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CRE Finance World, Winter 2012

CRE Fundamentals and Slow Economic Growth Will slow economic growth over the next few years derail Victor Calanog Faruk Ozdemir Head of Economics & Research Associate Director for Research the nascent recovery of various sectors? Reis, Inc. Reis, Inc. F annualized third quarter GDP growth came in at 2%, to boost office leasing activity.to come down, they remain at levels unseen since the early 1990s.Much like how anemic job growth is unable to push the unemploymentrate down, economic growth isn’t coming in at a fast enough paceears of a possible double-dip recession roiled financialmarkets from May through November, fueled by sloweconomic growth and political paralysis in the US andEurope. Although those fears abated somewhat after the consensus remains that growth will remain slow in upcoming Figure 1 quarters. If the consensus is correct, how will commercial real estate Office Net Absorption and Vacancy fundamentals fare in an environment of slow economic growth? If GDP growth in 2012 is less than or about 2%, it is likely that commercial real estate performance will mirror 2011. Rents and occupancies will improve at a relatively slow pace, although each property type will recover at vastly diverging rates, given the structure of the last recession. As such, we will detail our outlook by property type. Office Properties Mirror the Labor Markets The recent shift to negative sentiment in the market and fear of economic slowdown has the potential to undermine the nascent recovery in the office sector. The key issue is whether employers ratchet down their plans to hire new workers over the coming year or two because of heightened uncertainty; if hiring plans slow, then leasing activity will also slow. Consider how office buildings around the nation performed through the third quarter. Office properties have posted gains in net absorption since the fourth quarter of 2010, following eleven consecutive quarters of decreases. In 1Q11, net absorption was roughly 6 million square feet, up from 4 million sf in 2Q11 and 5.9 million sf in 1Q11. Still, a 15.9 million sf increase in occupied stock is very modest, given that the US office sector has absorbed that much space in a single quarter during healthier times. Source: Reis, Inc. While quarterly trends argue for a recovery that is gaining speed, What about rents? Asking and effective rents have also increased monthly data suggests the opposite: a slowdown in leasing activity fairly consistently over the last four quarters, albeit at less-than- that is largely reflective of the disruptions in the economy in the spectacular rates. Asking and effective rent increases of 0.4% second and third quarters. Net absorption in September was and 0.6% respectively, in 3Q11 are virtually on par with the rent roughly 1 million square feet, down from 2.1 million square feet increases observed during 1Q11, when it appeared that both the in August and 3 million square feet in July. employment situation and the economy were gaining momentum. There are certainly some positive trends, including increasing supply The ongoing increases in asking rent suggests that despite the growth. In one of the more hopeful signs for the market, despite economy’s struggles in 2011, landlords remain confident enough the economy hitting a rough patch and still tight credit conditions, about their prospects to move beyond adjusting concessions and some 3 million sf of office space came online in 3Q11. The net continue to increase face-level asking rent. Effective rents kept absorption of 6 million sf led to a 10 bps decline in the vacancy pace with asking rents for the fifth consecutive quarter, indicating rate from 17.5% to 17.4%. While vacancies are slowly beginning that landlords have likely stopped increasing concession packages. CRE Finance World Winter 2012 24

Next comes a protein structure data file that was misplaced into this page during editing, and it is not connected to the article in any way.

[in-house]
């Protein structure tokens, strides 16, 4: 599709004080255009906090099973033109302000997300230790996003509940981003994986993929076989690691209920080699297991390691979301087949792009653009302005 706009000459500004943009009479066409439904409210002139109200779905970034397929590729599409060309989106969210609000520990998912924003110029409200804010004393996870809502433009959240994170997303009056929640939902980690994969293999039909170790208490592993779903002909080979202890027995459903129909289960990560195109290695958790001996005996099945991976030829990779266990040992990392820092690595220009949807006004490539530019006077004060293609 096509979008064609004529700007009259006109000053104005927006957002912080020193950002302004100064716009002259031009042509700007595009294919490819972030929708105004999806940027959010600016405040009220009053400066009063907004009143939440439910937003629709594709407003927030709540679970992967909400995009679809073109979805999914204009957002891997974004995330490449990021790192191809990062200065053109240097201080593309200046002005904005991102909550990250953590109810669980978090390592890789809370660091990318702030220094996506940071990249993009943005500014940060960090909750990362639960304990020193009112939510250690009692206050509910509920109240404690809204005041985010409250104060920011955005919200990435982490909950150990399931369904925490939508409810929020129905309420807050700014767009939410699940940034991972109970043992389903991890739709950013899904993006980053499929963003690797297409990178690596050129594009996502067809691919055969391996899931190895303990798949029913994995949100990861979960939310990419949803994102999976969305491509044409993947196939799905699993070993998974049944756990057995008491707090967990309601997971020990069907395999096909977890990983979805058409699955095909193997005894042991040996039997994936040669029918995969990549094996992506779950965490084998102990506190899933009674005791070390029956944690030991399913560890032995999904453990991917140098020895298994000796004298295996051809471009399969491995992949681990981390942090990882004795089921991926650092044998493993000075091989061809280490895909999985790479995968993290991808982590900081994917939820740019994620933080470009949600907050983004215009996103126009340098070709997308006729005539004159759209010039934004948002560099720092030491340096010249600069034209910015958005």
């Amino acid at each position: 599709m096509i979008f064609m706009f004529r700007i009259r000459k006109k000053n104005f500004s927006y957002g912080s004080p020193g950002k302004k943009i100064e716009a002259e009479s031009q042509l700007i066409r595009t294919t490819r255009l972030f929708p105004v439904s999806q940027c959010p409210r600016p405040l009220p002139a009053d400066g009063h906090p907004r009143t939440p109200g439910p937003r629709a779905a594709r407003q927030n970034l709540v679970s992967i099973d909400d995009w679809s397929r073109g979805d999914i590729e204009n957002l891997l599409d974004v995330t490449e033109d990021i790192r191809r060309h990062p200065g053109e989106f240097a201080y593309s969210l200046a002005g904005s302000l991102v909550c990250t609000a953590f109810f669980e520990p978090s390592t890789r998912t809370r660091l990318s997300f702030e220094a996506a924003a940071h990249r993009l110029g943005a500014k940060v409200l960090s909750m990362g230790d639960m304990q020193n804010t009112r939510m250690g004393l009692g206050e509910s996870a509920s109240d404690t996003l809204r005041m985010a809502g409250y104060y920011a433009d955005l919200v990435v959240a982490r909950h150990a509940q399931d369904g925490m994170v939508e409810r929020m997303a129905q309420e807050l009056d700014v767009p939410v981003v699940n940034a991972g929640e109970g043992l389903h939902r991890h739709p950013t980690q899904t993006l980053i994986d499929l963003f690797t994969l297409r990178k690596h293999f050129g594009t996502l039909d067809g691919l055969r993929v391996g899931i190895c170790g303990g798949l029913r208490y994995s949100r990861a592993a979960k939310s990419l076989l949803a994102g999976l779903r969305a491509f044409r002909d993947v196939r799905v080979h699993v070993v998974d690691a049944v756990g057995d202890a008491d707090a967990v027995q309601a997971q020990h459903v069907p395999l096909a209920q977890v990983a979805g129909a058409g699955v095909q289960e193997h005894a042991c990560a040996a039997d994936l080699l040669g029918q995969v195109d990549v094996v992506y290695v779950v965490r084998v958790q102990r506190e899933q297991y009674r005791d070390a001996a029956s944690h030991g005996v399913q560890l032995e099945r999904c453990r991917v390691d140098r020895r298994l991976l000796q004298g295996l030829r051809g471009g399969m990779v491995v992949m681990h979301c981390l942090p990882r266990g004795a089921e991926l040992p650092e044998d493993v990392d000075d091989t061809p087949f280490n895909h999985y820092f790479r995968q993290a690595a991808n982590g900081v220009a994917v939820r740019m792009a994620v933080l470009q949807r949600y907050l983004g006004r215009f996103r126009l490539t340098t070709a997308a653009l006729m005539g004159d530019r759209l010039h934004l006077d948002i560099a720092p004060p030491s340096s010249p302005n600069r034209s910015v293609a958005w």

CRE Finance World, Winter 2012
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